When it comes to meal spending, 31% of Texans say their average outlay is up this year, while only 10% say that they are spending less. Nonetheless, the cost of a meal in Texas, at $32.17, remains a relative bargain compared to the $35.62 national average. In fact, meal costs declined in Austin and San Antonio since the Zagat 2010 Survey and increased by less than 1% annually in Dallas/Ft. Worth and Houston.
Texas foodies are increasingly connected with restaurants, as 46% say they engage in group buying discounts, 36% have downloaded restaurant-related apps to their smartphones, and 27% follow eateries via social networking. Internet reservations have jumped to 39% this year, from 23% in 2010 and 11% in 2008.
This year's winners for Food in Texas represent an eclectic mix of dining options. In Dallas, the Cultural District's classic French Saint-Emilion earned a near-perfect 29 out of 30 on the Zagat rating scale, as did Austin's Uchi (Japanese) and Houston's Da Marco (Italian). In San Antonio, Food winner Bistro Vatel (French) topped the list with an also impressive 28 out of 30. The full list of winners is as follows:
Food trucks continue to see success in Texas, with 32% of surveyors visiting one at least occasionally. Austin has long been a leader in this trend, this year boasting trucks and trailers like Raymond Tatum's Asian-inspired Three Little Pigs, JMueller BBQ on South First Street and Chi'lantro, featuring Korean-Mexican fusion. Elsewhere in Austin, Mexican truck El Naranjo and Franklin Barbecue have both graduated from mobile offerings to become brick-and-mortar restaurants, with Franklin debuting in the top ten for Food in Austin. The mobile food scene in Houston blossomed in the past few years with Melange Creperie offering offbeat crepes and Modular Trailer serving up modified Asian fare, while Dallas welcomed grilled cheese, hot dogs and more from Jack's Chowhound and Vietnamese fare at Nammi Truck. In San Antonio, the pork-centric Rolling Pig debuted, despite a rocky road from local vending laws.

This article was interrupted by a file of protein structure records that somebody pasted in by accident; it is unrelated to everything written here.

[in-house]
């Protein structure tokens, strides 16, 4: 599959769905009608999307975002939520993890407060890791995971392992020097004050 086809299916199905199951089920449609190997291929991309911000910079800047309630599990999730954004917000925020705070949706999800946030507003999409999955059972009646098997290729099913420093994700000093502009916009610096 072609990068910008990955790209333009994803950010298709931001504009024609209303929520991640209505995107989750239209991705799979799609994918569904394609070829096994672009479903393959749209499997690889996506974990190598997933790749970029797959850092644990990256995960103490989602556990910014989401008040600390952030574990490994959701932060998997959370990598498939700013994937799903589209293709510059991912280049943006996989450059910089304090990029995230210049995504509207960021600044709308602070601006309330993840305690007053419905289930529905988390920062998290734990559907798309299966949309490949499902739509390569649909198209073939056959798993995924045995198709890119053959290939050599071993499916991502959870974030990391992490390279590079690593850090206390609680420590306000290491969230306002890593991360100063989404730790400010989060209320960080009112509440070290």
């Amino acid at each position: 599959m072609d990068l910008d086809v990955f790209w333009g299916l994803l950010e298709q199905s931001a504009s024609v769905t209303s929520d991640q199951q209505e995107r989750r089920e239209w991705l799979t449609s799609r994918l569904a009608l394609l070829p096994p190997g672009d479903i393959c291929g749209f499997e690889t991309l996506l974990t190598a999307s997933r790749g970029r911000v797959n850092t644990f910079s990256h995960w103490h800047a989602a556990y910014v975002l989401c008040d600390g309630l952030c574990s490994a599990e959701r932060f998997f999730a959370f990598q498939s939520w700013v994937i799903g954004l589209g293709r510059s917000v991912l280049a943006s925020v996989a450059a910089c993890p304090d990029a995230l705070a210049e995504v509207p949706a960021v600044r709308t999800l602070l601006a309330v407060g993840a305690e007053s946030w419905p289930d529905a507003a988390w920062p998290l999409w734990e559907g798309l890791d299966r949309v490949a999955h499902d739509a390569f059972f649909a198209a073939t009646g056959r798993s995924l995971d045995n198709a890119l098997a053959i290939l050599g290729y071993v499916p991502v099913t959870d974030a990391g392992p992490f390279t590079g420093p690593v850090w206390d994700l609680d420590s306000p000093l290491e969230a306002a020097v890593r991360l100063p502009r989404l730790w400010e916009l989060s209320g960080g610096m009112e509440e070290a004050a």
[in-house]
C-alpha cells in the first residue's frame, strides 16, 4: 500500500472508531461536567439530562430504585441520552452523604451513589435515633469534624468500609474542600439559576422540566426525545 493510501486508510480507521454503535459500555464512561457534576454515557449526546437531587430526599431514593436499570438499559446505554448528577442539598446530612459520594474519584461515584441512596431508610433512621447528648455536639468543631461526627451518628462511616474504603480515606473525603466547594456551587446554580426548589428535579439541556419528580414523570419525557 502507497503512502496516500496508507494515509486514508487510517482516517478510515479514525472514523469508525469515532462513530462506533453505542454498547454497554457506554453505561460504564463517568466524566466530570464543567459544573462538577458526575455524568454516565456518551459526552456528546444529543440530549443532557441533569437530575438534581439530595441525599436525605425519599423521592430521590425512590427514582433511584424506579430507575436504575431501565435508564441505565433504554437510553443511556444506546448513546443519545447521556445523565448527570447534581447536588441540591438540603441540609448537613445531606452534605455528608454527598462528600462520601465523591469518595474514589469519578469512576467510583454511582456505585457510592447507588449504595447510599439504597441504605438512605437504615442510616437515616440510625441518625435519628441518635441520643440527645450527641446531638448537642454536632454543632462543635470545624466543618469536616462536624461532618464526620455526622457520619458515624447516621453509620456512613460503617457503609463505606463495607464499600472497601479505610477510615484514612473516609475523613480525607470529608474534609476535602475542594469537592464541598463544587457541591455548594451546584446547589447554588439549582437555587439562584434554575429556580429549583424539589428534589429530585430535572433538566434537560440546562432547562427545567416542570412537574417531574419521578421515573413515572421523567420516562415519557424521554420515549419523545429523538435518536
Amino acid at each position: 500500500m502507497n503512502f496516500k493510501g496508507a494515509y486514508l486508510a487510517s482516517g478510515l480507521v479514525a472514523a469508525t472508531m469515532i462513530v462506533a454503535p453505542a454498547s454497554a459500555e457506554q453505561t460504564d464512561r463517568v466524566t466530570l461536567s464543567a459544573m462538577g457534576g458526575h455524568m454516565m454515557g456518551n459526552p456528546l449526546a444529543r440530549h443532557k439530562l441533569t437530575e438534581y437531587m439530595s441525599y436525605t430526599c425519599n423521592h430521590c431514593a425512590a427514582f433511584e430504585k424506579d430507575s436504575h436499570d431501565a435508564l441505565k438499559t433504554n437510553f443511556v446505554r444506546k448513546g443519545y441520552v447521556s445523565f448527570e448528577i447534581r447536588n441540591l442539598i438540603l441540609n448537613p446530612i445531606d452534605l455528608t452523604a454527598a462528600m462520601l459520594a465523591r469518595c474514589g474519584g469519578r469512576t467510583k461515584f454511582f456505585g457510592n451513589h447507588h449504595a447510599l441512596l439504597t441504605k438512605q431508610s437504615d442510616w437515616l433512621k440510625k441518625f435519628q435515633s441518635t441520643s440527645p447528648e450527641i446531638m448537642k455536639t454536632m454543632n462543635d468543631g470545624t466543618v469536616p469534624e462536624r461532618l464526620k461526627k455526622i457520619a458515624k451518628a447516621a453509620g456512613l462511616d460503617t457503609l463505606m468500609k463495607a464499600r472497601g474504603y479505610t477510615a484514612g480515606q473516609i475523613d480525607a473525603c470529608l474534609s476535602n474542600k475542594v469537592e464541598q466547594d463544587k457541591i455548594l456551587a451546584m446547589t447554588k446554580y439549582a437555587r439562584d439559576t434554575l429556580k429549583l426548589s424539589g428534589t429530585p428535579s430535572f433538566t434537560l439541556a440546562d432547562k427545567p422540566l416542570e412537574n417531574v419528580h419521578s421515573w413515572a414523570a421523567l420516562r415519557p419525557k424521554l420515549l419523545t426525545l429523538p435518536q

When it comes to the use of mobile phones in restaurants, 52% consider it "rude and inappropriate" to talk, text, tweet or e-mail while at the table, while 85% say it is "ok" for diners to take photos of their food or dining companions as long as it's done in moderation.
Service continues to be the top complaint for 72% of surveyors, followed distantly by noise (14%), food (6%) and prices (4%). As for sustainably raised, organic and locally grown ingredients, a full 64% say that they are important to their restaurant choice and 51% go so far as to say they will pay more for these items.
From the March 8, 2012, Prepared Foods' Daily News.